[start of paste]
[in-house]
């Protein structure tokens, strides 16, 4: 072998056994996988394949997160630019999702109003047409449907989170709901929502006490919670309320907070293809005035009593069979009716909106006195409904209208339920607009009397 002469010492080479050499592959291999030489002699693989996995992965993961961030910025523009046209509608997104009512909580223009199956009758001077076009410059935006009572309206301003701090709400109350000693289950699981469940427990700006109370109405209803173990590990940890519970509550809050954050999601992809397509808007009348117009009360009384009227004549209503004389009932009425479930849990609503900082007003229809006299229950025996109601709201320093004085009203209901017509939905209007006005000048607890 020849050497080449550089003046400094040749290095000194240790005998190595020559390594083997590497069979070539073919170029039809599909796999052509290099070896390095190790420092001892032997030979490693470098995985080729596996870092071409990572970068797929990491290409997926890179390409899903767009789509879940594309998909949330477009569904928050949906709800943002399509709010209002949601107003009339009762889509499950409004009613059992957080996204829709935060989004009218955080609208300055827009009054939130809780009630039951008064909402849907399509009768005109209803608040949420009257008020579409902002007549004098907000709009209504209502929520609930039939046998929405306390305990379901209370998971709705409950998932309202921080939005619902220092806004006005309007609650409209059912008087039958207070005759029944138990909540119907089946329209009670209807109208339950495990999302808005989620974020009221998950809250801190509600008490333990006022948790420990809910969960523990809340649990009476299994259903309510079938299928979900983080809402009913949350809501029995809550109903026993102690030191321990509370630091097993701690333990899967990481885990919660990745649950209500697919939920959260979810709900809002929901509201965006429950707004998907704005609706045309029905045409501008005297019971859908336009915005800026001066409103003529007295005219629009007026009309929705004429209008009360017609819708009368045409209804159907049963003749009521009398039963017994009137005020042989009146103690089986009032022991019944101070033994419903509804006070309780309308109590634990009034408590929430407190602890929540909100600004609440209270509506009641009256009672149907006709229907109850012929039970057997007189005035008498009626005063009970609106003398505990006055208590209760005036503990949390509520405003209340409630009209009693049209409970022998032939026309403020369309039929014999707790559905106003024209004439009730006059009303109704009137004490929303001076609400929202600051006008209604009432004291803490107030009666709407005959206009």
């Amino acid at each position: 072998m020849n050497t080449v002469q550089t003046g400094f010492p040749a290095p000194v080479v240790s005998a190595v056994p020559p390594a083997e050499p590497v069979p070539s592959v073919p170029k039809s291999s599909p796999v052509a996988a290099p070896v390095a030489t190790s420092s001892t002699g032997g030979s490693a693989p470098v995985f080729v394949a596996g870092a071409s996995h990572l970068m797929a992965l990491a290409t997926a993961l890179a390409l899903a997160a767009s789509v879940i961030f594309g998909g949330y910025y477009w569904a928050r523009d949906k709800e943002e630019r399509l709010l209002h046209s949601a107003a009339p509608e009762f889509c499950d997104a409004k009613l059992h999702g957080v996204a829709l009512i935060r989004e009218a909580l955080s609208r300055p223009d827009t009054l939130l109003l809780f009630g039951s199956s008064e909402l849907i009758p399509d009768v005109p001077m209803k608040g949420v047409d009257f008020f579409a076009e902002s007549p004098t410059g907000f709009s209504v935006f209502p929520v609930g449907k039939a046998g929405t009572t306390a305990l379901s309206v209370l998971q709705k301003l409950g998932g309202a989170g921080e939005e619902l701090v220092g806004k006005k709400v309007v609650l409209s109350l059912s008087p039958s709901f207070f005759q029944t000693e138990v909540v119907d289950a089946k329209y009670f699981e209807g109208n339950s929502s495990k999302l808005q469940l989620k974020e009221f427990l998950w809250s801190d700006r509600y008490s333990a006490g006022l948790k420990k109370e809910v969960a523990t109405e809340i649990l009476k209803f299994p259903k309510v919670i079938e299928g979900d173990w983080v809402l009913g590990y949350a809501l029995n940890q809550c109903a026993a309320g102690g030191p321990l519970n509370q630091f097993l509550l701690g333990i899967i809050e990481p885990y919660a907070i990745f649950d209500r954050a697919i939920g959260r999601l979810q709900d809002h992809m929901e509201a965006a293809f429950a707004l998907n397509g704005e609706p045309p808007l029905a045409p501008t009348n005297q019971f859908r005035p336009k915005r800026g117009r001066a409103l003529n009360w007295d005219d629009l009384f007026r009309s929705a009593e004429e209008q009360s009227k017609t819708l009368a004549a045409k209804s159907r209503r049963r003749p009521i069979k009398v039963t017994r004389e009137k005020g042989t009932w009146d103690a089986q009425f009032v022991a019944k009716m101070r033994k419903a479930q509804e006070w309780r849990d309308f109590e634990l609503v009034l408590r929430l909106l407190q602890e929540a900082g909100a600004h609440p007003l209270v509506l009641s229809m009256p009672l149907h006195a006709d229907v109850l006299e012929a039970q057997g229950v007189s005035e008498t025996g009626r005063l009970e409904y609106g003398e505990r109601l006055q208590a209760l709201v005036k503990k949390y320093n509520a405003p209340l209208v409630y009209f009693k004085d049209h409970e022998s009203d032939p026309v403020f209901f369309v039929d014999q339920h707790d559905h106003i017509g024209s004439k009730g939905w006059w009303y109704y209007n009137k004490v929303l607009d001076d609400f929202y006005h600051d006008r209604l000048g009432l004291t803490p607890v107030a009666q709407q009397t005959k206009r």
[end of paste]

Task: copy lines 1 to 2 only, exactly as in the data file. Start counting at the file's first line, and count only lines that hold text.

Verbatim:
[in-house]
């Protein structure tokens, strides 16, 4: 072998056994996988394949997160630019999702109003047409449907989170709901929502006490919670309320907070293809005035009593069979009716909106006195409904209208339920607009009397 002469010492080479050499592959291999030489002699693989996995992965993961961030910025523009046209509608997104009512909580223009199956009758001077076009410059935006009572309206301003701090709400109350000693289950699981469940427990700006109370109405209803173990590990940890519970509550809050954050999601992809397509808007009348117009009360009384009227004549209503004389009932009425479930849990609503900082007003229809006299229950025996109601709201320093004085009203209901017509939905209007006005000048607890 020849050497080449550089003046400094040749290095000194240790005998190595020559390594083997590497069979070539073919170029039809599909796999052509290099070896390095190790420092001892032997030979490693470098995985080729596996870092071409990572970068797929990491290409997926890179390409899903767009789509879940594309998909949330477009569904928050949906709800943002399509709010209002949601107003009339009762889509499950409004009613059992957080996204829709935060989004009218955080609208300055827009009054939130809780009630039951008064909402849907399509009768005109209803608040949420009257008020579409902002007549004098907000709009209504209502929520609930039939046998929405306390305990379901209370998971709705409950998932309202921080939005619902220092806004006005309007609650409209059912008087039958207070005759029944138990909540119907089946329209009670209807109208339950495990999302808005989620974020009221998950809250801190509600008490333990006022948790420990809910969960523990809340649990009476299994259903309510079938299928979900983080809402009913949350809501029995809550109903026993102690030191321990509370630091097993701690333990899967990481885990919660990745649950209500697919939920959260979810709900809002929901509201965006429950707004998907704005609706045309029905045409501008005297019971859908336009915005800026001066409103003529007295005219629009007026009309929705004429209008009360017609819708009368045409209804159907049963003749009521009398039963017994009137005020042989009146103690089986009032022991019944101070033994419903509804006070309780309308109590634990009034408590929430407190602890929540909100600004609440209270509506009641009256009672149907006709229907109850012929039970057997007189005035008498009626005063009970609106003398505990006055208590209760005036503990949390509520405003209340409630009209009693049209409970022998032939026309403020369309039929014999707790559905106003024209004439009730006059009303109704009137004490929303001076609400929202600051006008209604009432004291803490107030009666709407005959206009």